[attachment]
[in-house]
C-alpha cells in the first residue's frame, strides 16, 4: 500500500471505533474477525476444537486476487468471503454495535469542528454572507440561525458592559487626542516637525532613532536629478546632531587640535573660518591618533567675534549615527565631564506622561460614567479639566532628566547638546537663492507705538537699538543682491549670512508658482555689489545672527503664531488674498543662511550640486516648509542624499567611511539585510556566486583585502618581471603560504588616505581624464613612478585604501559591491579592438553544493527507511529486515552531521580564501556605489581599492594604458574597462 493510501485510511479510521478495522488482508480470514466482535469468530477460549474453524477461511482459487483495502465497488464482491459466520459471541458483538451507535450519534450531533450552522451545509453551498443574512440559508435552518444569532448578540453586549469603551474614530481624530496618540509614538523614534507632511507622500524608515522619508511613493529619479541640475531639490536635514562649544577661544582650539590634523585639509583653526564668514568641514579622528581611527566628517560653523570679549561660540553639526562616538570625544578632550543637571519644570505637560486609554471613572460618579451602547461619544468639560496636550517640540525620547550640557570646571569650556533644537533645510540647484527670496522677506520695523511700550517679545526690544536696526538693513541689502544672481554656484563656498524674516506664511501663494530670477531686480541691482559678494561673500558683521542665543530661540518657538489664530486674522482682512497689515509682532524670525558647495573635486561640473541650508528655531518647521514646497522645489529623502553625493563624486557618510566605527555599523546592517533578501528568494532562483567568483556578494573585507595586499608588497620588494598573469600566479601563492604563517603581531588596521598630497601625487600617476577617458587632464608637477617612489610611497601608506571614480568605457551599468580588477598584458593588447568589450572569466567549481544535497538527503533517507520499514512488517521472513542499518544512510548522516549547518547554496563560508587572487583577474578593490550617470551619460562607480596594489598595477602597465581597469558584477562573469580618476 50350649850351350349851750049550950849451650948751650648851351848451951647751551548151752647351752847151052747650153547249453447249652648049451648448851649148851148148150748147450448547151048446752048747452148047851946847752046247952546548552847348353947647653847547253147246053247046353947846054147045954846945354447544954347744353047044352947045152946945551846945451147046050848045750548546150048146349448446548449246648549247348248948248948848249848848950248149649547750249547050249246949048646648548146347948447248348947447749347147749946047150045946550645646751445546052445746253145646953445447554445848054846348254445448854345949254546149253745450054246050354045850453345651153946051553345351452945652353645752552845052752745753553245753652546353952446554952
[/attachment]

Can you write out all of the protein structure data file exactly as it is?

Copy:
[in-house]
C-alpha cells in the first residue's frame, strides 16, 4: 500500500471505533474477525476444537486476487468471503454495535469542528454572507440561525458592559487626542516637525532613532536629478546632531587640535573660518591618533567675534549615527565631564506622561460614567479639566532628566547638546537663492507705538537699538543682491549670512508658482555689489545672527503664531488674498543662511550640486516648509542624499567611511539585510556566486583585502618581471603560504588616505581624464613612478585604501559591491579592438553544493527507511529486515552531521580564501556605489581599492594604458574597462 493510501485510511479510521478495522488482508480470514466482535469468530477460549474453524477461511482459487483495502465497488464482491459466520459471541458483538451507535450519534450531533450552522451545509453551498443574512440559508435552518444569532448578540453586549469603551474614530481624530496618540509614538523614534507632511507622500524608515522619508511613493529619479541640475531639490536635514562649544577661544582650539590634523585639509583653526564668514568641514579622528581611527566628517560653523570679549561660540553639526562616538570625544578632550543637571519644570505637560486609554471613572460618579451602547461619544468639560496636550517640540525620547550640557570646571569650556533644537533645510540647484527670496522677506520695523511700550517679545526690544536696526538693513541689502544672481554656484563656498524674516506664511501663494530670477531686480541691482559678494561673500558683521542665543530661540518657538489664530486674522482682512497689515509682532524670525558647495573635486561640473541650508528655531518647521514646497522645489529623502553625493563624486557618510566605527555599523546592517533578501528568494532562483567568483556578494573585507595586499608588497620588494598573469600566479601563492604563517603581531588596521598630497601625487600617476577617458587632464608637477617612489610611497601608506571614480568605457551599468580588477598584458593588447568589450572569466567549481544535497538527503533517507520499514512488517521472513542499518544512510548522516549547518547554496563560508587572487583577474578593490550617470551619460562607480596594489598595477602597465581597469558584477562573469580618476 50350649850351350349851750049550950849451650948751650648851351848451951647751551548151752647351752847151052747650153547249453447249652648049451648448851649148851148148150748147450448547151048446752048747452148047851946847752046247952546548552847348353947647653847547253147246053247046353947846054147045954846945354447544954347744353047044352947045152946945551846945451147046050848045750548546150048146349448446548449246648549247348248948248948848249848848950248149649547750249547050249246949048646648548146347948447248348947447749347147749946047150045946550645646751445546052445746253145646953445447554445848054846348254445448854345949254546149253745450054246050354045850453345651153946051553345351452945652353645752552845052752745753553245753652546353952446554952